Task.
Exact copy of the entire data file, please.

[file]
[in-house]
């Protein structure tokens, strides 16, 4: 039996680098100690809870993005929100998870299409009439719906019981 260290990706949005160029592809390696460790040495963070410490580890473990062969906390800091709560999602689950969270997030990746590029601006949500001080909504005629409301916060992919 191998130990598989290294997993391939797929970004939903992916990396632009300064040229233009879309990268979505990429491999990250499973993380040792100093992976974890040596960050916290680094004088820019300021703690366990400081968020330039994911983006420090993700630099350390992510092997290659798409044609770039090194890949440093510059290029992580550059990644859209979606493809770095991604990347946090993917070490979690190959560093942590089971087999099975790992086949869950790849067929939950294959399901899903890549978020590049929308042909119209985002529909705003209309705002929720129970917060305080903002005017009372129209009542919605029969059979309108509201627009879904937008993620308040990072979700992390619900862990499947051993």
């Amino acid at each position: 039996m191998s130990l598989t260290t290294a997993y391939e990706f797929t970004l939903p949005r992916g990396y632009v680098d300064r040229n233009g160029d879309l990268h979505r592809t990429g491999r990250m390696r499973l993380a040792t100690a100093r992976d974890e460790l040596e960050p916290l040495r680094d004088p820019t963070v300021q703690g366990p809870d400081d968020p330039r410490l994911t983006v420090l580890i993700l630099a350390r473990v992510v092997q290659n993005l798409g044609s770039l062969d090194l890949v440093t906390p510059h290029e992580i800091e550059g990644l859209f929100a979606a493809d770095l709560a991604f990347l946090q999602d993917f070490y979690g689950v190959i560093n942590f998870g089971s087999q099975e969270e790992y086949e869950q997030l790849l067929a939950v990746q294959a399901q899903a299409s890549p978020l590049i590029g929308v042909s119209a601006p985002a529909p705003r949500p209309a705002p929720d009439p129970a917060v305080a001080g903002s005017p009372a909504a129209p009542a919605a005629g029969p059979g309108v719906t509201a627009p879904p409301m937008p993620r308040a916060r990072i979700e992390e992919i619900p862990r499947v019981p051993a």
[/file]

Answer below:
[in-house]
């Protein structure tokens, strides 16, 4: 039996680098100690809870993005929100998870299409009439719906019981 260290990706949005160029592809390696460790040495963070410490580890473990062969906390800091709560999602689950969270997030990746590029601006949500001080909504005629409301916060992919 191998130990598989290294997993391939797929970004939903992916990396632009300064040229233009879309990268979505990429491999990250499973993380040792100093992976974890040596960050916290680094004088820019300021703690366990400081968020330039994911983006420090993700630099350390992510092997290659798409044609770039090194890949440093510059290029992580550059990644859209979606493809770095991604990347946090993917070490979690190959560093942590089971087999099975790992086949869950790849067929939950294959399901899903890549978020590049929308042909119209985002529909705003209309705002929720129970917060305080903002005017009372129209009542919605029969059979309108509201627009879904937008993620308040990072979700992390619900862990499947051993």
């Amino acid at each position: 039996m191998s130990l598989t260290t290294a997993y391939e990706f797929t970004l939903p949005r992916g990396y632009v680098d300064r040229n233009g160029d879309l990268h979505r592809t990429g491999r990250m390696r499973l993380a040792t100690a100093r992976d974890e460790l040596e960050p916290l040495r680094d004088p820019t963070v300021q703690g366990p809870d400081d968020p330039r410490l994911t983006v420090l580890i993700l630099a350390r473990v992510v092997q290659n993005l798409g044609s770039l062969d090194l890949v440093t906390p510059h290029e992580i800091e550059g990644l859209f929100a979606a493809d770095l709560a991604f990347l946090q999602d993917f070490y979690g689950v190959i560093n942590f998870g089971s087999q099975e969270e790992y086949e869950q997030l790849l067929a939950v990746q294959a399901q899903a299409s890549p978020l590049i590029g929308v042909s119209a601006p985002a529909p705003r949500p209309a705002p929720d009439p129970a917060v305080a001080g903002s005017p009372a909504a129209p009542a919605a005629g029969p059979g309108v719906t509201a627009p879904p409301m937008p993620r308040a916060r990072i979700e992390e992919i619900p862990r499947v019981p051993a």